The Ragamuffin and Its Characteristics

The Ragamuffin developed from the Ragdoll. They too are large and loving, and fairly laid back. Breeders tend to focus on a sociable personality, breeding those cats which appear intelligent, sweet, playful, and people-oriented. They love to climb and scratch, and can be easily taught to fetch a favorite toy. However, they tend to have mood swings, having periods of grouchiness throughout the day. This is not to say that they do not make wonderful companions, but they certain have a personality all their own.

Ragamuffins have longer hair than Ragdolls, and their skulls tend to be slightly rounded. Also, their noses are shorter and scooped, lacking the gentle curves possessed by Ragdolls. Finally, Ragamuffins may come in a variety of colors and patterns, and may have eyes of any color, or even bicolored eyes.

Not all associations and federations accept the Ragamuffin for competition, though the Ragdoll is accepted by almost all associations throughout the world. However, the Ragamuffin is accepted by both the Cat Fanciers’ Association (CFA) and the Cat Fanciers’ Federation (CFF), and so it is certainly a legitimate breed.

Both breeds love to play and make enjoyable companions for both young and old alike. Almost dog-like in their desire to be with people, they can be taught multiple tricks, and usually come when called. Either the Ragdoll or the Ragamuffin would make a perfect pet or show animal.

Tuesday, July 12, 2011

Where Can I Find Iams Cat Food Coupons?

Iams cat food is one of the most popular brands of cat food on the market. Many cats find this brand delectable, and it is nutritionally balanced. However, Iams cat food is not cheap. In fact, as cat foods go, it is on the more expensive end of the spectrum. Since many families are on a budget but still wish to feed their feline family members quality food, locating Iams cat food coupons can be a blessing. And, fortunately for these families, Iams cat food coupons are not that hard to come by.

The Iams Website

Iams, like many companies, has their own website. Joining the Iams website mailing list only takes a few minutes, and you will receive many benefits. The company often sends new members product samples and coupons of significant value. Established members receive occasional printable cat food coupons via e-mail. In addition, you can opt to receive offers via regular mail. These offers will include coupons for various products including Iams cat food.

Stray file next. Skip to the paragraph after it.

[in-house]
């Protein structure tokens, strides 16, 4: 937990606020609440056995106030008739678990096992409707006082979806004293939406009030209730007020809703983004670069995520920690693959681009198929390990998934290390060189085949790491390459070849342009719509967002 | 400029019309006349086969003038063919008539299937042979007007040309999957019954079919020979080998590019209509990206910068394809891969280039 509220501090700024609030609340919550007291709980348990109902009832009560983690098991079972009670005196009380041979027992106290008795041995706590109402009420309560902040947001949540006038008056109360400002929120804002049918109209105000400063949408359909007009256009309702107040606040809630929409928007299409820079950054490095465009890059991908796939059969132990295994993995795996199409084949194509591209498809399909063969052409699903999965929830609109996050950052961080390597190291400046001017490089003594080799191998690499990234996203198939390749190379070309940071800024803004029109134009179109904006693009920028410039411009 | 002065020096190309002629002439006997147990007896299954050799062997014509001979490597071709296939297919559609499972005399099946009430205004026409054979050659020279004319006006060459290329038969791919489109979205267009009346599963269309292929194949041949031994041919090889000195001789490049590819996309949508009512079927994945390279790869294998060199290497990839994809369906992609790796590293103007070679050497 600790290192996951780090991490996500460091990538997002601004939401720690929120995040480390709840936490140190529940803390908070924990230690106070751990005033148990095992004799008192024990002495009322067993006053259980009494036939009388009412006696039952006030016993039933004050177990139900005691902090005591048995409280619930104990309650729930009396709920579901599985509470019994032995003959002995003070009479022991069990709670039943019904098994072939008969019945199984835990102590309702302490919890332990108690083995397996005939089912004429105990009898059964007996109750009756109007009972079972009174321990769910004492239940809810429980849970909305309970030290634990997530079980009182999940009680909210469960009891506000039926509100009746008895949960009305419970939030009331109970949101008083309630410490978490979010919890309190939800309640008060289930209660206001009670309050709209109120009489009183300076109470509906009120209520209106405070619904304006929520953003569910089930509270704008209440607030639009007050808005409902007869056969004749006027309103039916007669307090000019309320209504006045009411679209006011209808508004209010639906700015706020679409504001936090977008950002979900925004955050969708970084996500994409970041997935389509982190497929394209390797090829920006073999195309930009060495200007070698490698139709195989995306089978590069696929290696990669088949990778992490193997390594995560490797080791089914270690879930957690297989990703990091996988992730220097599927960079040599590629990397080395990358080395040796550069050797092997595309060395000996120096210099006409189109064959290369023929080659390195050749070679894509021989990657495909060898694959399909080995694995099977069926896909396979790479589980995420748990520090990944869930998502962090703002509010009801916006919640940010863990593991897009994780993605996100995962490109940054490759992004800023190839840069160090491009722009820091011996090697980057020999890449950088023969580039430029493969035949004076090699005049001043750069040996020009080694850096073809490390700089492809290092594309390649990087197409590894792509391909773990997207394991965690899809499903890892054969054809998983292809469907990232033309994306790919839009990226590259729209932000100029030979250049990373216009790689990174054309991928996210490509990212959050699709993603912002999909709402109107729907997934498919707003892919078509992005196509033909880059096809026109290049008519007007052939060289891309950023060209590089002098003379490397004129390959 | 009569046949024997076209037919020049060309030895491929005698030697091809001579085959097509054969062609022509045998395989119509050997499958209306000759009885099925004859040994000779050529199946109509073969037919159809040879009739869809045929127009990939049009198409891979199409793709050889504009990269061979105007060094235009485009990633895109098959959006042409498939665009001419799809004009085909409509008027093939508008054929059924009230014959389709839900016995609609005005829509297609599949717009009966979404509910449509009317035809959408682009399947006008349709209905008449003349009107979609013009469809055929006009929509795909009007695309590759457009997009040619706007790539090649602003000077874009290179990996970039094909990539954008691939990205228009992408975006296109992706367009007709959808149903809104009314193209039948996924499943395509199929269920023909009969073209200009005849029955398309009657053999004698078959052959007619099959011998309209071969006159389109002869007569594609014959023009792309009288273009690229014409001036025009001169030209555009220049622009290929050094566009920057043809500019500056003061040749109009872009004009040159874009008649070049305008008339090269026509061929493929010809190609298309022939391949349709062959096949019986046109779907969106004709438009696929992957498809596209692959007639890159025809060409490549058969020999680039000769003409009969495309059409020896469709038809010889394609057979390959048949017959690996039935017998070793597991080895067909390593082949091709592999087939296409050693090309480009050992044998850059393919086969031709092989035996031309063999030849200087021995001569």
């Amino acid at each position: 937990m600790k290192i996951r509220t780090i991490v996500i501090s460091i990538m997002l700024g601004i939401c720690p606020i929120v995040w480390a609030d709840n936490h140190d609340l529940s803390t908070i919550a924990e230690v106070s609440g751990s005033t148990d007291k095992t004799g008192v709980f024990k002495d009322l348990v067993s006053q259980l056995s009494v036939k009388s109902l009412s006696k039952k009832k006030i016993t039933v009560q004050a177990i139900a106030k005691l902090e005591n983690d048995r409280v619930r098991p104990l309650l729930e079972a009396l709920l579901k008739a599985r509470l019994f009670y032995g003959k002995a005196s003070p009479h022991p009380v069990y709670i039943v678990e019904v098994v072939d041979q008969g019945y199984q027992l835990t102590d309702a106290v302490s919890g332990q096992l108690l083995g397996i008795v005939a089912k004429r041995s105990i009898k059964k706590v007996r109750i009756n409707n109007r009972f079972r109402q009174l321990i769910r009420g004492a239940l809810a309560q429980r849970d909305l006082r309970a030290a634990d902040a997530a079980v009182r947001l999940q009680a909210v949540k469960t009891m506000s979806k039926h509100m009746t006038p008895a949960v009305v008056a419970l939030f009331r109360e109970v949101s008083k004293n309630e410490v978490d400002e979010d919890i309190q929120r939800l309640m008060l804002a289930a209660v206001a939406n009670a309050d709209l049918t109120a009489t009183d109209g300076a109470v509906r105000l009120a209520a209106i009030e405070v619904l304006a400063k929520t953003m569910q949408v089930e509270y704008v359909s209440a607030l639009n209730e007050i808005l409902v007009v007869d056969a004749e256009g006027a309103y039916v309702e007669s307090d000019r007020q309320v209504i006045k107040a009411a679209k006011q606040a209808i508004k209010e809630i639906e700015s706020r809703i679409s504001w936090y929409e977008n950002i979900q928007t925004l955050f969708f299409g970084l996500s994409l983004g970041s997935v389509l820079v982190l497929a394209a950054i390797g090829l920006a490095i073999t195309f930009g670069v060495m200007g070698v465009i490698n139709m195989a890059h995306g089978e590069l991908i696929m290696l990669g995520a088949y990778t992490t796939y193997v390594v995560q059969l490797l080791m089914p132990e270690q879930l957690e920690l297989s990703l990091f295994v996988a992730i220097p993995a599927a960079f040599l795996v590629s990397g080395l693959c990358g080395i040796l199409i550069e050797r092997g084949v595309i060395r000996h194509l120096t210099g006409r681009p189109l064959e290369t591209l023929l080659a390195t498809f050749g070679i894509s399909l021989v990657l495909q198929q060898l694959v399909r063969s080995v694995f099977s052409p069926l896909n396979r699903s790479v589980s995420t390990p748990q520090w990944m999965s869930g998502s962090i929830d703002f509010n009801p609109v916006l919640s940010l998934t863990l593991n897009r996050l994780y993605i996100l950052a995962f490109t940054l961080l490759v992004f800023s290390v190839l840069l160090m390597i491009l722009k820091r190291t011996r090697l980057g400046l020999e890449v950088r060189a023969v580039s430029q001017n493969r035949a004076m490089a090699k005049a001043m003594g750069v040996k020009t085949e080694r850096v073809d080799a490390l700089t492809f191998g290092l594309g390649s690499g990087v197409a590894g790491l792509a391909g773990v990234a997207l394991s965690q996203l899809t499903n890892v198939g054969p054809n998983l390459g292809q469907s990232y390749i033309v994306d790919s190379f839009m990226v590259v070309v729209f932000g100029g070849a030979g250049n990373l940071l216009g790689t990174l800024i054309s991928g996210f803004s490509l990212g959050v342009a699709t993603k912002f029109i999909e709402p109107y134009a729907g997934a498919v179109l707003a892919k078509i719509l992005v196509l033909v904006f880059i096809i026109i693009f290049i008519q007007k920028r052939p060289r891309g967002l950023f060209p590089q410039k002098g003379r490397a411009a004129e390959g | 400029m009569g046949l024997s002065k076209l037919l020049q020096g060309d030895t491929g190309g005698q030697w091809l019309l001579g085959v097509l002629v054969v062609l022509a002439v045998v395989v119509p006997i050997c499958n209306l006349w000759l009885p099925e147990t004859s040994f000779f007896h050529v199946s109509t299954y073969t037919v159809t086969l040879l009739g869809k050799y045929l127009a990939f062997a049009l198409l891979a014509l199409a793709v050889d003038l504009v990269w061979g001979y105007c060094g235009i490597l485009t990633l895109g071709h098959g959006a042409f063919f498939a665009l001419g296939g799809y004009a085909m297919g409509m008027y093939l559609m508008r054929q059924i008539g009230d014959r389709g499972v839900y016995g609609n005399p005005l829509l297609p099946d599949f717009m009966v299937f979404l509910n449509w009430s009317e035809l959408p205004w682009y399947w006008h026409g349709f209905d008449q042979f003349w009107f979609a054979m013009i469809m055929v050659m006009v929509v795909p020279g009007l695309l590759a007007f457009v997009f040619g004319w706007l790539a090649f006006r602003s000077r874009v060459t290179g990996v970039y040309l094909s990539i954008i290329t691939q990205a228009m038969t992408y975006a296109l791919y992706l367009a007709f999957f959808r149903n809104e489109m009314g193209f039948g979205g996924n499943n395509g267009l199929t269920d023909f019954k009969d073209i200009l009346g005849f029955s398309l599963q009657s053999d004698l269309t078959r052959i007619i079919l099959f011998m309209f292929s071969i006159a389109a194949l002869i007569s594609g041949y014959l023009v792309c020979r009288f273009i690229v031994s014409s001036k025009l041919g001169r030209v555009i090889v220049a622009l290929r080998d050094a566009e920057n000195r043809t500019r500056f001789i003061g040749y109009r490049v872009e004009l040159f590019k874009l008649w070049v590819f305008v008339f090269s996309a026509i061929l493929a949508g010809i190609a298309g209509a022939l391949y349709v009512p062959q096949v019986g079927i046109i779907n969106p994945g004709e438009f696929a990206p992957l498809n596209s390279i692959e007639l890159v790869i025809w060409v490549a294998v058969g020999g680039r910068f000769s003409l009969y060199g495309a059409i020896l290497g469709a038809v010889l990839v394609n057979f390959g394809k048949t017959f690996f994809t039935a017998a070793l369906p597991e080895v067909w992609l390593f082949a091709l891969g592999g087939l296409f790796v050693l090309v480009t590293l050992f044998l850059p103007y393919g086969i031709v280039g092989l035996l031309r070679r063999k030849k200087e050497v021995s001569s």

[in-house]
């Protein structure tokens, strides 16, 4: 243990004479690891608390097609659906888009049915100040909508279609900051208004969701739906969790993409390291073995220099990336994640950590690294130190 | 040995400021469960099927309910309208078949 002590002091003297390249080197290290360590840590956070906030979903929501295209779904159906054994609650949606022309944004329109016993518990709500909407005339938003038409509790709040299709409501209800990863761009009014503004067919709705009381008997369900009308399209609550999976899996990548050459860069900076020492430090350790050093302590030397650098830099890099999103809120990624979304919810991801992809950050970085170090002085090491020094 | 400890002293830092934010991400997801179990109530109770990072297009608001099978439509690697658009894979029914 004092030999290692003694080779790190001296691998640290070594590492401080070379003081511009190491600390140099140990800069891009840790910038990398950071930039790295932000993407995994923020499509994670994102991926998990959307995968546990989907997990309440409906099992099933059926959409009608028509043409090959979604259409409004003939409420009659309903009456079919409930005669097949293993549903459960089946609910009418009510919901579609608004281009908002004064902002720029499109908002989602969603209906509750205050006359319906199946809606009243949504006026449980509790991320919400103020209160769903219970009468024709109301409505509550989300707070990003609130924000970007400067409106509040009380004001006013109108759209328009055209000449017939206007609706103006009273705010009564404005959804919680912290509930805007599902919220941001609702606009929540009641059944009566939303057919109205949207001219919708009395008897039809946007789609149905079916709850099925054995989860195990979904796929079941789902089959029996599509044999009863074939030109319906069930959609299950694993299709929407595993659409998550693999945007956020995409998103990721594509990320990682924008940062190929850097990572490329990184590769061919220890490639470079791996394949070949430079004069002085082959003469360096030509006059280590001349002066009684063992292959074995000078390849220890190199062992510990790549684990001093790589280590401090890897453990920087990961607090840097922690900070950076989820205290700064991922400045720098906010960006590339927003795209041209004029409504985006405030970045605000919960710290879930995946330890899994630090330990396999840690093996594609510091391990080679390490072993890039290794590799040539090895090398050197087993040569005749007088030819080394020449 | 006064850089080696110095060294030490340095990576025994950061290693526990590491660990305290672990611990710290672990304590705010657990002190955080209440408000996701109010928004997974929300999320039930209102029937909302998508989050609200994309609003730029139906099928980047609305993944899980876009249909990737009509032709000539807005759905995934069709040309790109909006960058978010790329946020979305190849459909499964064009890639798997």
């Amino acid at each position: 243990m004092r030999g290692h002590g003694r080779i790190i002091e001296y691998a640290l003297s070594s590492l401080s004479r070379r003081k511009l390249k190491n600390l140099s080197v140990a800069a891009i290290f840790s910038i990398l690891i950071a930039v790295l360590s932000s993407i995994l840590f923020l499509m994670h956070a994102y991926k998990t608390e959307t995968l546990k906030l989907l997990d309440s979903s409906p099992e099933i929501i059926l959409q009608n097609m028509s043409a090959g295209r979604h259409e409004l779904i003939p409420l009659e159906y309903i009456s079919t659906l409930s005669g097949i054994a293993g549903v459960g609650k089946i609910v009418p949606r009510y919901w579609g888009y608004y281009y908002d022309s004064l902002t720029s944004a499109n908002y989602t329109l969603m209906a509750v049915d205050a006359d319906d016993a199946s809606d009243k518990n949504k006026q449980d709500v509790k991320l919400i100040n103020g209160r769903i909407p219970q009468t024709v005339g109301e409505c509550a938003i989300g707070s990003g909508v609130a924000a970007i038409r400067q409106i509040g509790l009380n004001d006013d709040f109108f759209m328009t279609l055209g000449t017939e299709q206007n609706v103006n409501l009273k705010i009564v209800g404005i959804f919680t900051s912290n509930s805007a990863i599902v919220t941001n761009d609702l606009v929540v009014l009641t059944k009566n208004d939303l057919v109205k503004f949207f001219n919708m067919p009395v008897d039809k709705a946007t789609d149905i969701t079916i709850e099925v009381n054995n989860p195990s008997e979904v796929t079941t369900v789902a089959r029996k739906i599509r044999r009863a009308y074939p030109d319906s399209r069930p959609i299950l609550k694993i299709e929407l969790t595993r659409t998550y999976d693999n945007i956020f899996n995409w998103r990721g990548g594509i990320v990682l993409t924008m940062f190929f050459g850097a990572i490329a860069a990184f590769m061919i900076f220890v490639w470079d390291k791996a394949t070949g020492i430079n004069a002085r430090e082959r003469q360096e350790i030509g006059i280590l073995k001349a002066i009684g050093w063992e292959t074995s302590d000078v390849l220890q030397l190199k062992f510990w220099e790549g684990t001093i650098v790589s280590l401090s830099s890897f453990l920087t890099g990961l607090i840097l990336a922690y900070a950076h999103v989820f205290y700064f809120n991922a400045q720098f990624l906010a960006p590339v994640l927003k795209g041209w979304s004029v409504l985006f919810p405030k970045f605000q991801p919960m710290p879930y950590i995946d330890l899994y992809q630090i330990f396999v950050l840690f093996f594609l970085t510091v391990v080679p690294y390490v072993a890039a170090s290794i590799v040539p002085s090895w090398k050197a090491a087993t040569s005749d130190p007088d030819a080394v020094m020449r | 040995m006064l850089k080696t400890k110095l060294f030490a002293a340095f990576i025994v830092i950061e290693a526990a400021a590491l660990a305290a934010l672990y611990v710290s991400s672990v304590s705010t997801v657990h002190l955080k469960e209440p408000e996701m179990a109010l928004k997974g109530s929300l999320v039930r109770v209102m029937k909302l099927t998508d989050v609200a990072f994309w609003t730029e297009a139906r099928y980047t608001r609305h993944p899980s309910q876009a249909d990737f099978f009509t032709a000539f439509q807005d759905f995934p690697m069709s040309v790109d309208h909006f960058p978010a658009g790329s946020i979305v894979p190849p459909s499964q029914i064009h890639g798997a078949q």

Online Auction Sites

There are several sites that specialize in online auctions such as EBay. These sites often have bulk Iams cat food coupons available at low prices. Some sellers even offer these coupons as “Buy It Now” items, so a prospective buyer doesn’t have to bid and wait for an auction to end. Although there are many coupons available from these sites, not all of them are legitimate. Look at each listing carefully and ask questions if you are unsure prior to committing to buy. In particular, ensure that the coupons are not photocopies as photocopies are not acceptable to most retailers.

Online Coupon Sites

There are several legitimate coupon sites on the Internet. Examples include Coupons.com, MySavings.com, and RedPlum.com. Some of these are printable coupons that you print on your own printer. Others will mail you the coupons you select. These coupons can be used at most retailers. You will have to check each site often as the offers change quite frequently.

Local Sources for Iams Cat Food Coupons

Comb through your local newspapers and flyers. You will sometimes find coupons or advertised deals to help you save money on Iams cat food. Visit your local pet supply stores as they often give out free samples or coupons to customers. Inquire at these same stores as to any promotions that Iams may be having in the near future. Sometimes, there will be a booth set up at larger retailers specifically for Iams, and you can often save a great deal of money simply by visiting on the right day.

You might also want to check any bags or tins of food you currently have. Sometimes there will be coupons on the bag or tin label. There also might be coupons wrapped in plastic inside the bag. Check carefully before discarding used packaging. These coupons can be wroth quite a bit of money.

If you really want to save some money, save your coupons until the local grocery or pet store has a sale on Iams cat food. You can usually use your coupons on top of the sale to save even more. Some stores will even allow you to stack coupons, allowing for potentially more savings. However, check to make sure your store allows this before presenting your Iams cat food coupons.

With Iams cat food coupons, you can often obtain premium food at a discounted price. Found in newspapers, online, and even on cat food packaging, these coupons are of great benefit for the thrifty cat food shopper. If you are not particularly brand specific, you can also look for deals and coupons regarding Whiskas or Friskies cat food.

Tuesday, July 5, 2011

Facts About Teacup Cats